I am in the process of Library preparation for Illumina MI-Seq using mtDNA. Using NEB Hotstart LongAmp Polymerase, I was able to obtain upto 10kb amplicons of mtDNA. However, when I switched to a different DNA sample, I am not noticing bands anymore in the gel. Strange thing is that, if I fragment these samples (Diagenode Bioruptor acoustic shearer) I get fragmented smears similar to the ones I expect from fragmenting a 10kb amplicon, even though these are stuck in the well. Therefore, I dont know if a 10kb amplicon is stuck in the wells and is not migrating (given I see similar results for fragmentation for the samples that got stuck), or I am seeing in the wells what is genomic DNA and no amplification has occurred. Does the 260/230 value affect PCR amplification in any way? (I have a very high 260/230 value ~5 for the new DNA sample I am using)

  • $\begingroup$ What kind of gel (agarose, acryl amide) and which percentage do you use? $\endgroup$ – Chris Aug 4 '14 at 8:42
  • $\begingroup$ I use 1% agarose gel. $\endgroup$ – Anurag Mishra Aug 4 '14 at 9:05
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    $\begingroup$ I don't know enough about your gels to know what's making your bands stick, but I've seen bands stay in the well when binding DNA to certain proteins and peptides, but I do it intentionally. Could something be bound to your DNA? Could the DNA in your wells be larger than you assume, but fragments under sonication to make small enough fragments? $\endgroup$ – user137 Aug 5 '14 at 19:07
  • $\begingroup$ I have put forward some possible solutions/trouble shootings below however @user137 raises very interesting points, which should be strongly considered! I have put a potential solution to potentially address this point including the DNA size issue. $\endgroup$ – Behzad Rowshanravan Aug 6 '14 at 0:20

There is one simple reason for that, your agarose gel is most likely too dense. Depending in the type of agarose, I would prepare a 0.5-0.6% gel at maximum.

enter image description here

Synbio gives this list for "standard" agarose, which fits pretty good with my experiences. If you use low melting agarose, this table looks a bit different, as the gel matrix is not a dense. The disadvantage is that the gel is much more prone to get damaged while handling.

enter image description here

  • $\begingroup$ I was getting the band at 10kb corresponding to 10kb molecular marker before. So I am not too sure if the density of the gel is the issue here. Also, even when the sample is stuck, the molecular marker ladder runs fine. $\endgroup$ – Anurag Mishra Aug 4 '14 at 9:53
  • $\begingroup$ The problem is that this really depends on the agarose (and there is a plethora of different brands available). I would say that you are in the region where it gets difficult to get a good resolution. If your fragments are getting a bit bigger, than they will get stuck and you get something when fragmenting it. I would try a lower percentage gel and see, how this looks. Ideally with the same sample that made problems for you. $\endgroup$ – Chris Aug 4 '14 at 9:58
  • $\begingroup$ @AnuragMishra be rational. you need to try a less sense gel of a different brand before making the assumption that his solution is incorrect $\endgroup$ – user1357 Aug 4 '14 at 17:14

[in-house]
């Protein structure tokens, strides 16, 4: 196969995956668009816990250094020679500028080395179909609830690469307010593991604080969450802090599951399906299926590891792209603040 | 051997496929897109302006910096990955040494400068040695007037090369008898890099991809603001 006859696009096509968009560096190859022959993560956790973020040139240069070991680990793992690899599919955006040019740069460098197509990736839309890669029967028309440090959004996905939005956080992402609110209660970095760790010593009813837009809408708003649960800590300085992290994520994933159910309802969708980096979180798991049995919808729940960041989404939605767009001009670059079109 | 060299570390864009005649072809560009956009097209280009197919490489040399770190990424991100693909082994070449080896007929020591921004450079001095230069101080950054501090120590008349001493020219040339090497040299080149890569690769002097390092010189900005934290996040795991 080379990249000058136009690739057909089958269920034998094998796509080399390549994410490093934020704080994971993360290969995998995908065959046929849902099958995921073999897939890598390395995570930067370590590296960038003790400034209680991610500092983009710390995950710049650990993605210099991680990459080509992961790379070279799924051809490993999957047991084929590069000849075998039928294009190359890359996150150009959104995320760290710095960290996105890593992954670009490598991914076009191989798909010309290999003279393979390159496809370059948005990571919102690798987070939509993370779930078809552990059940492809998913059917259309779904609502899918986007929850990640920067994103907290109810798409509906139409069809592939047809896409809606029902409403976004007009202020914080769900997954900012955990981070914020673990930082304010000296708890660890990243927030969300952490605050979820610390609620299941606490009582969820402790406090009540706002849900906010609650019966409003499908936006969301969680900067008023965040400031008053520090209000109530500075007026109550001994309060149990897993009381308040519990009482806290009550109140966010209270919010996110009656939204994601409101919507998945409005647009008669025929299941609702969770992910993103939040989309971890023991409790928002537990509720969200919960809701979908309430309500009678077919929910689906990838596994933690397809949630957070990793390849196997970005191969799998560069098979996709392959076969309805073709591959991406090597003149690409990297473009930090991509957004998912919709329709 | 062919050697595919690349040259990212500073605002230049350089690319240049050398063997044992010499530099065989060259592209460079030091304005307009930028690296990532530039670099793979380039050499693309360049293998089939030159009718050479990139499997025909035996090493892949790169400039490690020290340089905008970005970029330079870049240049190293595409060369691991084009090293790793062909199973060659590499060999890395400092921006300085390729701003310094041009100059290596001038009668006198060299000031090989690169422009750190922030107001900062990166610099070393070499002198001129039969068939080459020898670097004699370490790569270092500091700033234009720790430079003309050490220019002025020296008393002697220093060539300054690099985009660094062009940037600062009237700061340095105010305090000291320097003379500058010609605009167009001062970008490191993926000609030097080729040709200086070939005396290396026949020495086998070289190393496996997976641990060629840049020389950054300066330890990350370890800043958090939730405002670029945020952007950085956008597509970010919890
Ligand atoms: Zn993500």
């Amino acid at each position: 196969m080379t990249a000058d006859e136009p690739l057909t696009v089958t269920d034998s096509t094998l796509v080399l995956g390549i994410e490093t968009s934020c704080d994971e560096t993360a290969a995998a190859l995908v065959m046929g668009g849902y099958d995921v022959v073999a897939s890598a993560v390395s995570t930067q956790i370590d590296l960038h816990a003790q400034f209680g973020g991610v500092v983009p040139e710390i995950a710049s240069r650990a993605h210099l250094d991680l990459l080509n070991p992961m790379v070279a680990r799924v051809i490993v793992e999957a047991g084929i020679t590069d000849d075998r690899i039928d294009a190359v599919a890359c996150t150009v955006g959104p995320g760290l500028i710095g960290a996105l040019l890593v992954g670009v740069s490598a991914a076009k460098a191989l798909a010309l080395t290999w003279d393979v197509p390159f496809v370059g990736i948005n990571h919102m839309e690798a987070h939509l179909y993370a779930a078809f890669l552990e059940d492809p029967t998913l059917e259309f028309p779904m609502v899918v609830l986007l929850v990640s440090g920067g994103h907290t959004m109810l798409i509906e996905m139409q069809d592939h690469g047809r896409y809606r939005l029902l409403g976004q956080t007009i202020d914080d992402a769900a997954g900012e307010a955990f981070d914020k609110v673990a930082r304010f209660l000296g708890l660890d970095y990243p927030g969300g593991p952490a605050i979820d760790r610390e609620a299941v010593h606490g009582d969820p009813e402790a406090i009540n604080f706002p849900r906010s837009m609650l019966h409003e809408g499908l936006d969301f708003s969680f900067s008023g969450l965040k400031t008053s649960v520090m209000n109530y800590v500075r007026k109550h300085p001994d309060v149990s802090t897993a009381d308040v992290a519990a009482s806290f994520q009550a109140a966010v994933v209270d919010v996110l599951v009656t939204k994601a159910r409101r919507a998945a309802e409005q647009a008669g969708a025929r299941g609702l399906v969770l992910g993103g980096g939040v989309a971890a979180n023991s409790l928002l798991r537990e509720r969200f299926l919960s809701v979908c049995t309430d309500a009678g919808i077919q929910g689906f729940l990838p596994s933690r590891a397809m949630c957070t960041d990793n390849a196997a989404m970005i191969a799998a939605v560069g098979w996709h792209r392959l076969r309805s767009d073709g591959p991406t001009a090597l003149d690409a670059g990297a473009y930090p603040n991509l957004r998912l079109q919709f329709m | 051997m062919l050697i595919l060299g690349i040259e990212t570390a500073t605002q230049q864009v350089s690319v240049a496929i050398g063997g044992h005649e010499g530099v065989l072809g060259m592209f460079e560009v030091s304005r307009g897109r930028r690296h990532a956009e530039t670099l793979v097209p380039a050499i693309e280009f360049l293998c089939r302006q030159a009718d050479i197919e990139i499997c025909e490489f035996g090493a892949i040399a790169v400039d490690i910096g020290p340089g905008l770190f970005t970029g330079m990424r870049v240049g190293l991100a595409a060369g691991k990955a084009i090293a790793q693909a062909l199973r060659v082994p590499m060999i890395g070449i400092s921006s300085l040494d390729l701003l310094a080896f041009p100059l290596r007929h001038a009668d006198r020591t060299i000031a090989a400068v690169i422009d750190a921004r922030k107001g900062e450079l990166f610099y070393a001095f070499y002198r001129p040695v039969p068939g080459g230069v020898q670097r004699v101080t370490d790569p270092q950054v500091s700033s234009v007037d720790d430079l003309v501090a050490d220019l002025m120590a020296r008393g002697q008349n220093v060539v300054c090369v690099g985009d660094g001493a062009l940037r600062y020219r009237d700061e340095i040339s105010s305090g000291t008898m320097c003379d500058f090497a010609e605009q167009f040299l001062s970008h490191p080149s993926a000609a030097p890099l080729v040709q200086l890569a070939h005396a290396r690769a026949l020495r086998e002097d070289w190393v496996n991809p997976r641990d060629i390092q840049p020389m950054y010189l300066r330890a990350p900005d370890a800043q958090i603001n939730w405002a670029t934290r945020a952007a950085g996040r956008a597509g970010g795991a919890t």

• $\begingroup$ Chris has 9k points for a reason $\endgroup$ – user1357 Aug 4 '14 at 17:14
  • $\begingroup$ @caseyr547 This doesn't mean that I am always right. $\endgroup$ – Chris Aug 4 '14 at 17:33

After you check your gel it would behoove you to check primers, preparation, the quality of the XNA itself, then proper electrophoresis levels and other mechanical failures. I would think improper resistance of the electrophoresis wiring would cause your problem.


First as you mentioned, which is I think the key thing, is that you need to clarify what DNA sample it is that you are observing in the gel. The best thing to do to ensure that you only have PCR generated DNA samples is that once your PCR is over, treat your DNA mixture with Dpn I enzyme, which cuts methylated DNA, which is essentially cellular DNA as they get methylated in cells and it should not effect you PCR generated DNA as it won't be methylated. Look at page 7 and page 12 of this document for further instructions on using Dpn I (http://www.chem.agilent.com/library/usermanuals/Public/210518.pdf). You can subsequently clean and isolate your PCR generated DNA using any kit such as QIAquick gel extraction kit (QAGEN) using essentially this protocol but you are not using any gels (http://sites.bio.indiana.edu/~chenlab/protocol_files/agarose_gel_extraction.pdf). You can use other kits but this always worked for me! (please note that I'm not promoting any kits here!!) Now if you have any amplicons from your PCR then you should be able to nanodrop it (using the 260/230 ratio as your guide) and get a reasonable value for your amplicon concentration.

Now if at this stage you still have your PCR DNA as indicated by nanodrop and perhaps a test digest still gives the expected bands then the problem is with the running process and highly likely your gel which was the first thing I suspected to be the case. If not then you do not have any amplicons and you are simply trying to run your original DNA.

Although I have never worked with very large cellular DNA molecules before (I work with plasmids), however I was trained to run very large DNA (in agarose gel) on very low voltage such as 10-50 V overnight in a cold room since large cellular DNA doesn't tend to run very well in gels although that mostly applies to chromosomal DNA but 10kb is still quite large. I have run plasmid DNA of 12 kb in gels before at higher voltages but low voltage is best and it avoids tearing and shearing the DNA!


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